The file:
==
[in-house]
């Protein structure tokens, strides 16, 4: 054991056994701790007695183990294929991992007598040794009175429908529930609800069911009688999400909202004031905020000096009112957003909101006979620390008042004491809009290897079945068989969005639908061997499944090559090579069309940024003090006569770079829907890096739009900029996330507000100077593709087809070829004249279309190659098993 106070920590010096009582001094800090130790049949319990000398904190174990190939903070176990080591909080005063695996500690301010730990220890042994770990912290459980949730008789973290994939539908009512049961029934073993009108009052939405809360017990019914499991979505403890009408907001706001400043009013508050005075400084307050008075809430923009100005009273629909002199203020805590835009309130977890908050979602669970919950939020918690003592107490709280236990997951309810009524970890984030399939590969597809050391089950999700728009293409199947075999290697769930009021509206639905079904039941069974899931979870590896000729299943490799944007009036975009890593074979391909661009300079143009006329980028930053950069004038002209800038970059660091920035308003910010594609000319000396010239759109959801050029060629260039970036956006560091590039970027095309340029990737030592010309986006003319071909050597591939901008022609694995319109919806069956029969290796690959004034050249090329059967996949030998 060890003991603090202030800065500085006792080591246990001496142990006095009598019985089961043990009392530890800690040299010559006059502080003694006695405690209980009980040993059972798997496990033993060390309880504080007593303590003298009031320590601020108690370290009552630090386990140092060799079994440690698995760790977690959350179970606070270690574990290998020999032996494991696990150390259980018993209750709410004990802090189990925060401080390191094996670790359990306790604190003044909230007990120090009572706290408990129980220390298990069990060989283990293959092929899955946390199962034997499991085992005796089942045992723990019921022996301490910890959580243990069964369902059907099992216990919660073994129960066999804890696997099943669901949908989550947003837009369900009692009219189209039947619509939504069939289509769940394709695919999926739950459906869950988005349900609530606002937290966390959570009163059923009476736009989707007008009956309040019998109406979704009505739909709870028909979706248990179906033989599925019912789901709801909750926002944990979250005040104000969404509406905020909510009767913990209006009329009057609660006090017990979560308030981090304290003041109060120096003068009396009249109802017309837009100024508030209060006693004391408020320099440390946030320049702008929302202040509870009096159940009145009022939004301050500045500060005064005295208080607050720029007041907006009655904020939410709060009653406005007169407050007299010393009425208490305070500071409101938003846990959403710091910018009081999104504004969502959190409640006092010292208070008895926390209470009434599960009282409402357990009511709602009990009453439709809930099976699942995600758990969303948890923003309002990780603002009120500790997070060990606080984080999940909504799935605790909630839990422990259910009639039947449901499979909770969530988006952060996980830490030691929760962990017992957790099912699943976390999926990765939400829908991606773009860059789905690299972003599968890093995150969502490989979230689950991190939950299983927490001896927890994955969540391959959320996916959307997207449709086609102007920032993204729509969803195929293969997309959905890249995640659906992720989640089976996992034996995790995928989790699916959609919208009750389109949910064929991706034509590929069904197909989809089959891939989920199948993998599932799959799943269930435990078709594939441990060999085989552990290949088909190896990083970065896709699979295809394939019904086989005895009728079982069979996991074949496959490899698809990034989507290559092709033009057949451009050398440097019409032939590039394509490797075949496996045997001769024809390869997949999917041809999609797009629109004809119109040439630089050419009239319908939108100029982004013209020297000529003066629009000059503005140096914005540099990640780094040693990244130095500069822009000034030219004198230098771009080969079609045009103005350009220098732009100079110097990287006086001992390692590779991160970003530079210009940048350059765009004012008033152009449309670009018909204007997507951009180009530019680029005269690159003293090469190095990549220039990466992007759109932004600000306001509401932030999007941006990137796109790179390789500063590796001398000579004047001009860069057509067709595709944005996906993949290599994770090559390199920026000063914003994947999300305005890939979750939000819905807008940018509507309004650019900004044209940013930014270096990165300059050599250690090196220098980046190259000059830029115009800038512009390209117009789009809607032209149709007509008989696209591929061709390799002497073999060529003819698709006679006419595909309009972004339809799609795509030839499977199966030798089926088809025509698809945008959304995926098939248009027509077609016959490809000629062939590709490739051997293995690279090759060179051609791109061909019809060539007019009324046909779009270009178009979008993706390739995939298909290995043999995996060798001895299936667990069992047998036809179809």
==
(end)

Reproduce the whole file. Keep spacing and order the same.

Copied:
[in-house]
């Protein structure tokens, strides 16, 4: 054991056994701790007695183990294929991992007598040794009175429908529930609800069911009688999400909202004031905020000096009112957003909101006979620390008042004491809009290897079945068989969005639908061997499944090559090579069309940024003090006569770079829907890096739009900029996330507000100077593709087809070829004249279309190659098993 106070920590010096009582001094800090130790049949319990000398904190174990190939903070176990080591909080005063695996500690301010730990220890042994770990912290459980949730008789973290994939539908009512049961029934073993009108009052939405809360017990019914499991979505403890009408907001706001400043009013508050005075400084307050008075809430923009100005009273629909002199203020805590835009309130977890908050979602669970919950939020918690003592107490709280236990997951309810009524970890984030399939590969597809050391089950999700728009293409199947075999290697769930009021509206639905079904039941069974899931979870590896000729299943490799944007009036975009890593074979391909661009300079143009006329980028930053950069004038002209800038970059660091920035308003910010594609000319000396010239759109959801050029060629260039970036956006560091590039970027095309340029990737030592010309986006003319071909050597591939901008022609694995319109919806069956029969290796690959004034050249090329059967996949030998 060890003991603090202030800065500085006792080591246990001496142990006095009598019985089961043990009392530890800690040299010559006059502080003694006695405690209980009980040993059972798997496990033993060390309880504080007593303590003298009031320590601020108690370290009552630090386990140092060799079994440690698995760790977690959350179970606070270690574990290998020999032996494991696990150390259980018993209750709410004990802090189990925060401080390191094996670790359990306790604190003044909230007990120090009572706290408990129980220390298990069990060989283990293959092929899955946390199962034997499991085992005796089942045992723990019921022996301490910890959580243990069964369902059907099992216990919660073994129960066999804890696997099943669901949908989550947003837009369900009692009219189209039947619509939504069939289509769940394709695919999926739950459906869950988005349900609530606002937290966390959570009163059923009476736009989707007008009956309040019998109406979704009505739909709870028909979706248990179906033989599925019912789901709801909750926002944990979250005040104000969404509406905020909510009767913990209006009329009057609660006090017990979560308030981090304290003041109060120096003068009396009249109802017309837009100024508030209060006693004391408020320099440390946030320049702008929302202040509870009096159940009145009022939004301050500045500060005064005295208080607050720029007041907006009655904020939410709060009653406005007169407050007299010393009425208490305070500071409101938003846990959403710091910018009081999104504004969502959190409640006092010292208070008895926390209470009434599960009282409402357990009511709602009990009453439709809930099976699942995600758990969303948890923003309002990780603002009120500790997070060990606080984080999940909504799935605790909630839990422990259910009639039947449901499979909770969530988006952060996980830490030691929760962990017992957790099912699943976390999926990765939400829908991606773009860059789905690299972003599968890093995150969502490989979230689950991190939950299983927490001896927890994955969540391959959320996916959307997207449709086609102007920032993204729509969803195929293969997309959905890249995640659906992720989640089976996992034996995790995928989790699916959609919208009750389109949910064929991706034509590929069904197909989809089959891939989920199948993998599932799959799943269930435990078709594939441990060999085989552990290949088909190896990083970065896709699979295809394939019904086989005895009728079982069979996991074949496959490899698809990034989507290559092709033009057949451009050398440097019409032939590039394509490797075949496996045997001769024809390869997949999917041809999609797009629109004809119109040439630089050419009239319908939108100029982004013209020297000529003066629009000059503005140096914005540099990640780094040693990244130095500069822009000034030219004198230098771009080969079609045009103005350009220098732009100079110097990287006086001992390692590779991160970003530079210009940048350059765009004012008033152009449309670009018909204007997507951009180009530019680029005269690159003293090469190095990549220039990466992007759109932004600000306001509401932030999007941006990137796109790179390789500063590796001398000579004047001009860069057509067709595709944005996906993949290599994770090559390199920026000063914003994947999300305005890939979750939000819905807008940018509507309004650019900004044209940013930014270096990165300059050599250690090196220098980046190259000059830029115009800038512009390209117009789009809607032209149709007509008989696209591929061709390799002497073999060529003819698709006679006419595909309009972004339809799609795509030839499977199966030798089926088809025509698809945008959304995926098939248009027509077609016959490809000629062939590709490739051997293995690279090759060179051609791109061909019809060539007019009324046909779009270009178009979008993706390739995939298909290995043999995996060798001895299936667990069992047998036809179809």